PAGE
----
LONDON, December 9 /PRNewswire/ -- For the first time, US scientists have successfully identified gene expression and biological pathways involved in the onset and healing process of gingivitis, a condition affecting more than 50% of the UK adult population, and which if left untreated, can potentially lead to heart disease, diabetes and pre-term birth. This new research, which shows that development and reversal of gingivitis at the molecular level is much more complicated than its causes might indicate, is published in the Journal of Peridontology this week.

Dr Nigel Carter chief executive for the British Dental Health Foundation commenting on these findings said: Research has linked gum disease to a potential risk of heart disease, diabetes, strokes, premature births and low birth-weight babies, as well as tooth loss. Understanding how gingivitis (gum inflammation) develops and resolves on a molecular level, may provide critical insights into the prevention and treatment of gum disease. Gum disease affects most people at some point in their lives, so there is no excuse for ignoring good dental hygiene. People can help prevent gum disease developing by taking care of their teeth and gums by brushing twice a day with fluoride toothpaste, and cleaning between teeth with floss or interdental brushes. Using a power brush with a rotating oscillating head can help remove up to twice as much plaque. Always look for a brush recommended by the Foundation.

The research, 'Gingival Transcriptome Patterns during Induction and Resolution of Experimental Gingivitis in Humans', conducted by the University of North Carolina at Chapel Hill has found that more than 9,000 genes - approximately 30% of the genes found in the human body - are involved at the onset of gingivitis and the healing process. Gingivitis is characterized by gums that are red, swollen and tender and that bleed easily during brushing and flossing.

The study's findings demonstrate that clinical symptoms of gingivitis reflect complicated changes in cellular and molecular processes within the body, said Steven Offenbacher, D.D.S., Ph.D., the study's lead author and director of the UNC School of Dentistry-based Center for Oral and Systemic Diseases.

Understanding the thousands of individual genes and multiple systems involved in gingivitis will help explain exactly what is occurring in a person's body at the onset of the disease and how it relates to their overall health.

The build-up of plaque formed during the onset of gingivitis represents the overgrowth of bacteria as a biofilm on the teeth above and below the gum line. Biofilms can form in other parts of the body and are known to be involved with health conditions, such as urinary tract infections, ear infections and chronic sinusitis. Researchers believe learning about how the body interacts with bacteria overgrowth during gingivitis could provide insight into a variety of bio-film-associated diseases.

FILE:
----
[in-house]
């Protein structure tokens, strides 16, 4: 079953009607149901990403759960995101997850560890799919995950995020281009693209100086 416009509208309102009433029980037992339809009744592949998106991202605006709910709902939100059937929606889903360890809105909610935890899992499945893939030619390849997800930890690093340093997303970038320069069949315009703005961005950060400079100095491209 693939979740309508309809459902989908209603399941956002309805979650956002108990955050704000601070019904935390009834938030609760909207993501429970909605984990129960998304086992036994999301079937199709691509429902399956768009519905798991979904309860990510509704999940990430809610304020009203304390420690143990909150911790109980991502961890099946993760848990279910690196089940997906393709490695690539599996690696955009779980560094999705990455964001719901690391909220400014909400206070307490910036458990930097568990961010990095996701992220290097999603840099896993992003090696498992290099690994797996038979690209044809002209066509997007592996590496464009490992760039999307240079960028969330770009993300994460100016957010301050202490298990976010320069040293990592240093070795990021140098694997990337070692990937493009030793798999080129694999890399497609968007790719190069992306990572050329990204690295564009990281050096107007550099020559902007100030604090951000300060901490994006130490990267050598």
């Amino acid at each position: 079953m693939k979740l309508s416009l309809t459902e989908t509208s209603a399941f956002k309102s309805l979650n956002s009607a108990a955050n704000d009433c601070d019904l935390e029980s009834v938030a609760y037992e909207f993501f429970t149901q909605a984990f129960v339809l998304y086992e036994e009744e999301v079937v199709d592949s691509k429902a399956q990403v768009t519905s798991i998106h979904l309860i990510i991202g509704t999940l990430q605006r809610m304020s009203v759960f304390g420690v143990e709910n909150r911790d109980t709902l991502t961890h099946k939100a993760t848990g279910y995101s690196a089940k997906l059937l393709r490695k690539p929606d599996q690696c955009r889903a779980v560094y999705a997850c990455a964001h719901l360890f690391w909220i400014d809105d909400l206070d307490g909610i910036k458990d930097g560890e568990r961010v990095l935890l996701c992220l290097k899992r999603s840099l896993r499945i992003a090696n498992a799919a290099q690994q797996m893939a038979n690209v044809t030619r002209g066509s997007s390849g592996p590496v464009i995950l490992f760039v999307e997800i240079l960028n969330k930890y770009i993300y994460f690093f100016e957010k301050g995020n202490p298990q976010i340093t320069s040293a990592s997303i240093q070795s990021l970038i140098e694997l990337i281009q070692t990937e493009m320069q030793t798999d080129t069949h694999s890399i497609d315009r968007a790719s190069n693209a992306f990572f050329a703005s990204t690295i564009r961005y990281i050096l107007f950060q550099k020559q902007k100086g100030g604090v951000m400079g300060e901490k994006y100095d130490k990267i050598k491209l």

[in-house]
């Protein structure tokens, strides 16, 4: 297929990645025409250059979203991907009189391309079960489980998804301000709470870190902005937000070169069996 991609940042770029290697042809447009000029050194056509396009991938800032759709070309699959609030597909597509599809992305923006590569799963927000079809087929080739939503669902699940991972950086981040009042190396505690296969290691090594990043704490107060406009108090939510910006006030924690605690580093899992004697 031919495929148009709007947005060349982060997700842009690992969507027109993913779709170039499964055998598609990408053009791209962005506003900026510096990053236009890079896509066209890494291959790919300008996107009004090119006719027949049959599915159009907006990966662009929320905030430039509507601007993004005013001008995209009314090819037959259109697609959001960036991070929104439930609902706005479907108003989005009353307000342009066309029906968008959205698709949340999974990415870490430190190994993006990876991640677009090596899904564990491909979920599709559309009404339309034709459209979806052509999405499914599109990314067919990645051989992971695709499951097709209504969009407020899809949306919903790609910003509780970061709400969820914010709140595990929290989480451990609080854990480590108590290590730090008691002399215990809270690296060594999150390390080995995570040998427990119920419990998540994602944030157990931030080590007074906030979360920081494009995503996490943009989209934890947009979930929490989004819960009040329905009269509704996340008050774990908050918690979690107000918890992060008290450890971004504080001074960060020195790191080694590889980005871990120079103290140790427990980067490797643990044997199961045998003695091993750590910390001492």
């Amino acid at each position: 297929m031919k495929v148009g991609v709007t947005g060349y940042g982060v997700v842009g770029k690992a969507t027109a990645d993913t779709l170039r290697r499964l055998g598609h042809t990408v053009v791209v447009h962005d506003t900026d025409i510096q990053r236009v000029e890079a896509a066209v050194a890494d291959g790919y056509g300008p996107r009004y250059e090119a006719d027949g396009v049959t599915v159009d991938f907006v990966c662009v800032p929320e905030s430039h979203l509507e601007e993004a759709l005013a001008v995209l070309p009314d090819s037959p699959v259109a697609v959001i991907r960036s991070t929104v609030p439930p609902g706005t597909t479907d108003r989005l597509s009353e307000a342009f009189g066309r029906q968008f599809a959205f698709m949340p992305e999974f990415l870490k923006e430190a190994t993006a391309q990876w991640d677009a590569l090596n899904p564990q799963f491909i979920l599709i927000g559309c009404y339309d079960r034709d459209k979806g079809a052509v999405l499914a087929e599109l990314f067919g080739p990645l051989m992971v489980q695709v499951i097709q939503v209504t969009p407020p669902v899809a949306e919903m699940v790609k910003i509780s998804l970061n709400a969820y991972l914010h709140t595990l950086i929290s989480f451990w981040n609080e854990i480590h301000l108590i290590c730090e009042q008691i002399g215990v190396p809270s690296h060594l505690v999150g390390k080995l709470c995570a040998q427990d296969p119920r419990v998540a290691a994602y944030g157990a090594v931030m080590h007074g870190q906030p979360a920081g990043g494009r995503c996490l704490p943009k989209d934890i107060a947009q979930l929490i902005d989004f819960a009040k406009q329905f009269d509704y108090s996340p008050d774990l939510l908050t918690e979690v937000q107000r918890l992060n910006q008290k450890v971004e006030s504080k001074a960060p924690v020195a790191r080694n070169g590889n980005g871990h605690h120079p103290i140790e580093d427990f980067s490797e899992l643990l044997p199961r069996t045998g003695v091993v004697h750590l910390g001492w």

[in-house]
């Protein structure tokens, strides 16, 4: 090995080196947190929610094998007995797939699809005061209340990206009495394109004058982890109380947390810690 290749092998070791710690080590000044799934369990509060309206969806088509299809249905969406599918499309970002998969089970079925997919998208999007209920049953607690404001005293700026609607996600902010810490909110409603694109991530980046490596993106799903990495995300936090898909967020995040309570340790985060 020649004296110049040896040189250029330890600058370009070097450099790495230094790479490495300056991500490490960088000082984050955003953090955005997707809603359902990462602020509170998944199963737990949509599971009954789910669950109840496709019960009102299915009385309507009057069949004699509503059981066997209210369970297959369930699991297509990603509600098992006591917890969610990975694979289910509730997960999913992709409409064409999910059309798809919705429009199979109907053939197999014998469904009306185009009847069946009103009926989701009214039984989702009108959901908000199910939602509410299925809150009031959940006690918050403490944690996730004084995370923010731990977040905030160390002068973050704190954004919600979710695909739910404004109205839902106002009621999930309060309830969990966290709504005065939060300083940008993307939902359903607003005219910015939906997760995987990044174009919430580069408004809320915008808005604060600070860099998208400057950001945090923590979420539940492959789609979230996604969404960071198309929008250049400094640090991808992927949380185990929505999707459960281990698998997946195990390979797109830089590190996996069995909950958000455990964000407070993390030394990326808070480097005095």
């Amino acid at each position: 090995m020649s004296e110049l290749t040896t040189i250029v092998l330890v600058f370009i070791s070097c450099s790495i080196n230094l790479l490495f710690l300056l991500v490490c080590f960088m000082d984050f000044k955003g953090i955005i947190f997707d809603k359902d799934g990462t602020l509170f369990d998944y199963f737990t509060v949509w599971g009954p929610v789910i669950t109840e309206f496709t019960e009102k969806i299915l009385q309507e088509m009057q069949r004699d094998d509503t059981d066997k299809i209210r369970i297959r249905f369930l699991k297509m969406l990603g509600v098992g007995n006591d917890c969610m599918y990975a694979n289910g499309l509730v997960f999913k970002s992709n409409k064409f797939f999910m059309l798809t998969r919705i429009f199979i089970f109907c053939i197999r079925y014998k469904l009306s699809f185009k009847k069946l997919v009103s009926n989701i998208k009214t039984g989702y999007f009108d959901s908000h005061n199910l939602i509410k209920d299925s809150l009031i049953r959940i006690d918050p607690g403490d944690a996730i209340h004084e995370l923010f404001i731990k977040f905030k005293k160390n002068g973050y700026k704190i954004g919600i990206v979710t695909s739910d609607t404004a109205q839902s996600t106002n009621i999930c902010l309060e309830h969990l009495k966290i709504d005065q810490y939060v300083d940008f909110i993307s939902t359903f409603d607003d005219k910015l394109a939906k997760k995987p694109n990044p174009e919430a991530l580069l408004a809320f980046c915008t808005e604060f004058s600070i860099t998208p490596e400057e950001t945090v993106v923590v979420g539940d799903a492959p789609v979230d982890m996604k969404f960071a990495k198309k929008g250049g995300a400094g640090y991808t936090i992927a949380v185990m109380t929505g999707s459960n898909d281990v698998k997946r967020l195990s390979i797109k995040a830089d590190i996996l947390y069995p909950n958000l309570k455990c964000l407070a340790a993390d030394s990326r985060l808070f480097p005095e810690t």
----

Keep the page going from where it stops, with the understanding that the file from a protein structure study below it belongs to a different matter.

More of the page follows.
Data generated by the study will be crucial in developing new approaches to treating gingivitis, said Leslie Winston, D.D.S., Ph.D., co-author of the study and Director of Professional and Scientific Relations at PG Oral Care. We plan to conduct additional research to identify biomarkers of gum disease in at risk individuals and hope that this will lead to new and more advanced treatment options and preventative measures.

The study was supported by the National Institutes of Health in the USA and Procter Gamble.

Notes to editors:

About the Study

The objective of this study was to understand gingivitis on a molecular level by identifying changes in gene expression taking place in the mouth during gingivitis onset and the healing process. Fourteen healthy individuals with mild gingivitis participated in the study. After baseline tooth cleanings, gingivitis was induced in each study participant, followed by the participants adhering to an oral hygiene regimen of twice-daily brushing and regular flossing. Gum tissue was collected at baseline, four weeks after the induction of gingivitis and one week after resuming the oral hygiene regimen of brushing and flossing.

Gene expression data was analyzed using gene chip technology that enabled the investigators to detect changes in the expression of more than 30,000 genes. By applying advanced genomics bioinformatics tools, the investigators were able to identify the biological pathways and gene expression patterns associated with gingivitis.

As part of the study findings, researchers identified several biological pathways triggered by the onset and healing of gingivitis, including those associated with immune response, energy metabolism, neural processes, vasculature, chemotaxis, wound healing and steroid metabolism.

The study is published in the December 2009 edition (issued on 7th December) in the Journal of Periodontology, which is published by the American Academy of Periodontology (APP) and available at

About the University of North Carolina at Chapel Hill School of Dentistry

The University of North Carolina at Chapel Hill School of Dentistry, which opened its doors to students in 1950, is among the leading public dental schools in the nation. The mission of the School of Dentistry is to promote the health of the people of North Carolina, the nation and the world through excellence in teaching, patient care, research and service.

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